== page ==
Japanese Steel

The most important tool a painter has is his palette knife.  It serves at least four purposes.

1.  You use it to mix pigment and medium to make paint when a glass muller is not available.

2.  You use it to mix paints together either with more or less medium, more or less thinner, and other paints to create custom colours.

3.  You can use it to apply paint directly to the canvas.  There are a lot of reasons to do that which include applying a thick layer of paint, the great advantage of speed, sparing your brushes from heavy duty work, and special techniques such as painting with the knife itself.

4.  The fourth reason you need a good palette knife is that you may need to scrape off a layer of paint that has been too thickly applied or just doesn’t look right so that it can be painted over or simply as a way to remove unwanted texture from the painting.

One reason that palette knives are great it that they are easy to clean, unlike brushes.  Just rub your knife with a cloth until all the paint is gone.  It doesn’t matter if the paint is dry or not as it will still rub off.

There are endless varieties of shapes of palette knives available.  You can get a variety of them for your collection if you paint with the knife often, but I find that having one is enough most of the time.

I don’t like plastic palette knives because they break and usually have rough edges.  You can improve the edges with some fine sandpaper, but you might as well get at least one good metal knife even if you like to use plastic ones.  Plastic knives can be useful because of the different shapes you can get cheaply so if you like to paint directly with knives a cheap set of plastic knives can be handy.

A good palette knife must be flexible enough that it won’t break while mixing and so that it won’t cut into the painting unless you want it to.  The knife should be tempered so that it responds like a spring and so that it doesn’t develop a permanent bend.  It also needs to be thick enough that it can be used for heavy duty mixing.  For these reasons good metal palette knives are made from regular carbon steel which tempers more properly than stainless steel.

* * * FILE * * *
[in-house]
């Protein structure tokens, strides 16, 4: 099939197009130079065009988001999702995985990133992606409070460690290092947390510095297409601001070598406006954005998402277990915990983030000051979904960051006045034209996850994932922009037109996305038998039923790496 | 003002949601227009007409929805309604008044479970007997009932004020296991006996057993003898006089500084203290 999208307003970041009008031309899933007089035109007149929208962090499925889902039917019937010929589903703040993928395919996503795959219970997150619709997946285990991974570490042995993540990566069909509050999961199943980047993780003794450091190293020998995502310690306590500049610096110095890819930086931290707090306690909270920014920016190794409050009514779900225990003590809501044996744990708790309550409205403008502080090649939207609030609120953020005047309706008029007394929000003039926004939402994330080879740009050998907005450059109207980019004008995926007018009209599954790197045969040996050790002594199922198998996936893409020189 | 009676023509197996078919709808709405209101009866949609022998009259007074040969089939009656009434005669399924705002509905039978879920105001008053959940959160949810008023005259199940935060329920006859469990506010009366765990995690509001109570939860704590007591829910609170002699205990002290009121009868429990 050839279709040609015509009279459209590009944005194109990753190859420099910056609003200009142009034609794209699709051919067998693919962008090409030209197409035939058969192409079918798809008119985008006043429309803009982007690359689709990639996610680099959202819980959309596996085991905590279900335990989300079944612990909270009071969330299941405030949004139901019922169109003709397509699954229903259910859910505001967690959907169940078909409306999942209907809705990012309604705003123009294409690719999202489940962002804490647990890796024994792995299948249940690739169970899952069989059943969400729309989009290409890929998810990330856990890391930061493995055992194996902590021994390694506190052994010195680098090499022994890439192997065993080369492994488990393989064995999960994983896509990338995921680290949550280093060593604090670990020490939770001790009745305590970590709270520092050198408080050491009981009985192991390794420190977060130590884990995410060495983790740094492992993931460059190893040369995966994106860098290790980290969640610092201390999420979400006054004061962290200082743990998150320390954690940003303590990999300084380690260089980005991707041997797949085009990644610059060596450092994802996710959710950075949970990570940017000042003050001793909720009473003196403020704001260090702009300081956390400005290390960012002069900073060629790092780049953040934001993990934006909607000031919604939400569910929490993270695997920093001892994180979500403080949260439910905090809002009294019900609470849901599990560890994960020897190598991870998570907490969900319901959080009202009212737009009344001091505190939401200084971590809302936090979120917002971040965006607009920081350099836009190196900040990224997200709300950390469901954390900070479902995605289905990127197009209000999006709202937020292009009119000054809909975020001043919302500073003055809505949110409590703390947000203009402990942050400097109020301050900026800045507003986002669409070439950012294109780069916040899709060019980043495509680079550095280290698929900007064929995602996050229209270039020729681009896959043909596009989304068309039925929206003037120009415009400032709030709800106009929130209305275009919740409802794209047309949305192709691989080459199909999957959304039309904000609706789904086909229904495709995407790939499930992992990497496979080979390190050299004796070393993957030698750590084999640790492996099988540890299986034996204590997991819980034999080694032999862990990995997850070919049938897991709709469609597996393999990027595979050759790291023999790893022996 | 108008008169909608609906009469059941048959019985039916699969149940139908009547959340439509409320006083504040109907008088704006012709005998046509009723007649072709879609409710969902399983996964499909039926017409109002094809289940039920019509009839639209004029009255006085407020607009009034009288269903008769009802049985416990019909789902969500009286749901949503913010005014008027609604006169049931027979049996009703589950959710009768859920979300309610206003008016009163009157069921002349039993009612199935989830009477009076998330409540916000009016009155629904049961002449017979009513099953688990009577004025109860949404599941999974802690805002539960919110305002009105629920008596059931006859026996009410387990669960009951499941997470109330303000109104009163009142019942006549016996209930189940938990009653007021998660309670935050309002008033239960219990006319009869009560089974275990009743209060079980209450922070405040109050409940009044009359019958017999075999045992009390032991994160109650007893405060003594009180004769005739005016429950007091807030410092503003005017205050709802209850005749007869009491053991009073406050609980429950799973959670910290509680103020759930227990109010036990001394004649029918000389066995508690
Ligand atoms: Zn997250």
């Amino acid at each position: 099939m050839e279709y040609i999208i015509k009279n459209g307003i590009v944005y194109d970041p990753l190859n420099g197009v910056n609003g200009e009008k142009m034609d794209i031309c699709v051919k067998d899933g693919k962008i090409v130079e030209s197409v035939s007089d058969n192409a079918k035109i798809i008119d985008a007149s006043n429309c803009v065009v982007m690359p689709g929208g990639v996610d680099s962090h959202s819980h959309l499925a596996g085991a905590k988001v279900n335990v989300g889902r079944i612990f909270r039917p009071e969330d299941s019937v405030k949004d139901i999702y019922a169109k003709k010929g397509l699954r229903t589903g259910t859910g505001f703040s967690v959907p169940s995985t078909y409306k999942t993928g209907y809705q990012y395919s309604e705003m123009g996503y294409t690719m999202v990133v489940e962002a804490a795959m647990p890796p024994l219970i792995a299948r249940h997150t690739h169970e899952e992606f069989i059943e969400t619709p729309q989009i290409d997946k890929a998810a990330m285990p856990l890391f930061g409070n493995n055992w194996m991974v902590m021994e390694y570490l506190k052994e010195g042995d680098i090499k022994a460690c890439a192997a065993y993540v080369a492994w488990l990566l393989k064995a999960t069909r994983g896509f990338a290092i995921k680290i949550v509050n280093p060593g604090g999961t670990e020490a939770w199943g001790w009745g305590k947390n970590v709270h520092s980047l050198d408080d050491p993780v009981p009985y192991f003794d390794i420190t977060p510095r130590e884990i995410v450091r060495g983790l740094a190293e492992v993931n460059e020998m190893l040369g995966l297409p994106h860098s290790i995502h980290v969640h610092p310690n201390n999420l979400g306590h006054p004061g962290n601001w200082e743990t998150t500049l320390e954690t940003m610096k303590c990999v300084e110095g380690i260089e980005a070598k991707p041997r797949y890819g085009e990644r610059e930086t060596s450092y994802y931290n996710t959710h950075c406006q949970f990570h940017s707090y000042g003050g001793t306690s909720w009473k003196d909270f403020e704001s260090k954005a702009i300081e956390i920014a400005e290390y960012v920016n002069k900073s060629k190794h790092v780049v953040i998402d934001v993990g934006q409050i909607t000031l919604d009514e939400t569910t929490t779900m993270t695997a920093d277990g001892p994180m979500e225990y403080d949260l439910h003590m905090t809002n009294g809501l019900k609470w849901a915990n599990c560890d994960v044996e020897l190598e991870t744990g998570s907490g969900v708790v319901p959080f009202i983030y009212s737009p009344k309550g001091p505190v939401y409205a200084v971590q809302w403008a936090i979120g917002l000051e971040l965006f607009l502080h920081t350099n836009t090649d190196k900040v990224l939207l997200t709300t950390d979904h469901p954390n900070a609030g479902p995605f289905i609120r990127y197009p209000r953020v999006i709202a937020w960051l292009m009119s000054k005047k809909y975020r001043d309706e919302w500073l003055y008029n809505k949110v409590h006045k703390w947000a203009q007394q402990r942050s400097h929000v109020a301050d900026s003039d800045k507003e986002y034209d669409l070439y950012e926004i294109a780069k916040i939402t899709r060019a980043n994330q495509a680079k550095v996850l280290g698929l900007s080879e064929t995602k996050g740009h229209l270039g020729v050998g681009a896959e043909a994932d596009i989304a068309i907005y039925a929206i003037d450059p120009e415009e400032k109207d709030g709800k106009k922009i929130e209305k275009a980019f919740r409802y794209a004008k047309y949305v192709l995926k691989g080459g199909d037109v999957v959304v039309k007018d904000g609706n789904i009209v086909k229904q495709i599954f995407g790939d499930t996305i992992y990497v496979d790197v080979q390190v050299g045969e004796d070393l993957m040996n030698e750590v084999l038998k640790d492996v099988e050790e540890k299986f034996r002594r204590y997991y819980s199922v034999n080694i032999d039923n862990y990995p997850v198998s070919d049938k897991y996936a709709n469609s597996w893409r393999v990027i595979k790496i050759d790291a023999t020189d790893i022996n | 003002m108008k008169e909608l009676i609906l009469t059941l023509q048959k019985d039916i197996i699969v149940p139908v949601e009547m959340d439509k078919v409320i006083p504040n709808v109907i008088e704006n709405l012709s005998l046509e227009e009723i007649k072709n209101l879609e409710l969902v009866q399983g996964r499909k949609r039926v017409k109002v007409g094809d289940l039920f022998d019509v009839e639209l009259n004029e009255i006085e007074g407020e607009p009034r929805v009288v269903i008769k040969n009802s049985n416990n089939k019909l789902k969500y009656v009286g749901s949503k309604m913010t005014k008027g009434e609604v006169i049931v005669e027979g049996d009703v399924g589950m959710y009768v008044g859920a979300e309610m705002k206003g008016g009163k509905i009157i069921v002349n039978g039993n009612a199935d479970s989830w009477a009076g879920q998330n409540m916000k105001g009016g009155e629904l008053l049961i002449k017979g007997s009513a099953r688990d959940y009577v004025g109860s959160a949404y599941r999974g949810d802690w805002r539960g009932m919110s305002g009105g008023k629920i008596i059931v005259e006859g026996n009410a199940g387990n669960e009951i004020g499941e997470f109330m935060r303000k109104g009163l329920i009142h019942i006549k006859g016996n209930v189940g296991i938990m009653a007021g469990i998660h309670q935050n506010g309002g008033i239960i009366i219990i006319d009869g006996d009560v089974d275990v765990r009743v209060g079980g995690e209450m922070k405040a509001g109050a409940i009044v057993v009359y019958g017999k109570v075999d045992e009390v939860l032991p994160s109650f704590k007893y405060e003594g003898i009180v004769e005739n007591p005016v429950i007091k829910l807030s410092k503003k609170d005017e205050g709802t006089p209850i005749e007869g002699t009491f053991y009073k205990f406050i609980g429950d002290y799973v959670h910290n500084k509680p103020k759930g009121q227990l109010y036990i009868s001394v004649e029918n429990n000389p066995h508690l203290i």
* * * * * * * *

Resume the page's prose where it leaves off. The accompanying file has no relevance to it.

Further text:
While carbon steel can be tempered to be more flexible than stainless it does rust more easily.  If you are using your knife to mix water into your paints make sure you clean it and then dry it well before putting it away.  The oil from oil paints will help protect the knife from rust, but check your knife occasionally to see that no rust is developing.

If you do see a spot of rust immediately rub that spot with your fingernail and the rust will come off.  If the spot has set in you may need to use a scrub pad or a piece of super fine sandpaper.  After the rust is gone apply some oil to the knife from your paint kit to prevent any remaining rust from doing more damage.

Do not oil your knife with with synthetic oil like gunsmiths use because that kind of oil in your paint will ruin it, and besides, that stuff stinks.  Oils that do not dry entirely like mineral oil and olive oil, while great for kitchen knives, fighting knives, and swords, will also ruin your paint by preventing the paint from drying.  When oiling your knife just use a small drop of some painting oil like linseed or safflower oil, and wipe off the excess with a cloth until you can’t really see any on the surface and put your knife away.  The oil will help block oxygen from getting to the iron in the blade so iron-oxide (rust) does not develop.  (If you do happen to oil your blade with a non-drying oil or something else that would be bad for a painting like (like WD-40) usually warm soapy water can clean it.  Just wash it really well with a dish-soap and dry it and then apply a good oil).

Knives that are polished to a reflective finish don’t rust as easily as those without, but some knives that have a reflective finish are not polished, but are rather plated with a metal like nickel.  I prefer knives that are polished rather than plated because I know that if I were to ever have a knife that rusted or simply became too scratched from regular use I could simply polish it again with using my mad gunsmithing and armouring skills using my variable speed bench grinder on a soft wheel charged with green metal polish for a mirror finish or black polish for a satin finish.  I also don’t like plated knives because plating changes the response of the blade.  Because my standard knife is polished I don’t worry about rust very much and don’t usually have to oil my blade.

If you want a good piece of japanese steel either ask Hattori Hanzo to make one for you or you can go to dickblick.com and get a reasonably priced knife.  I use the larger one and it seems to do the job very well.  I’ve had mine for years and while I’m pretty rough on him he’s still cutting through paint like Uma cut through the Crazy 88.

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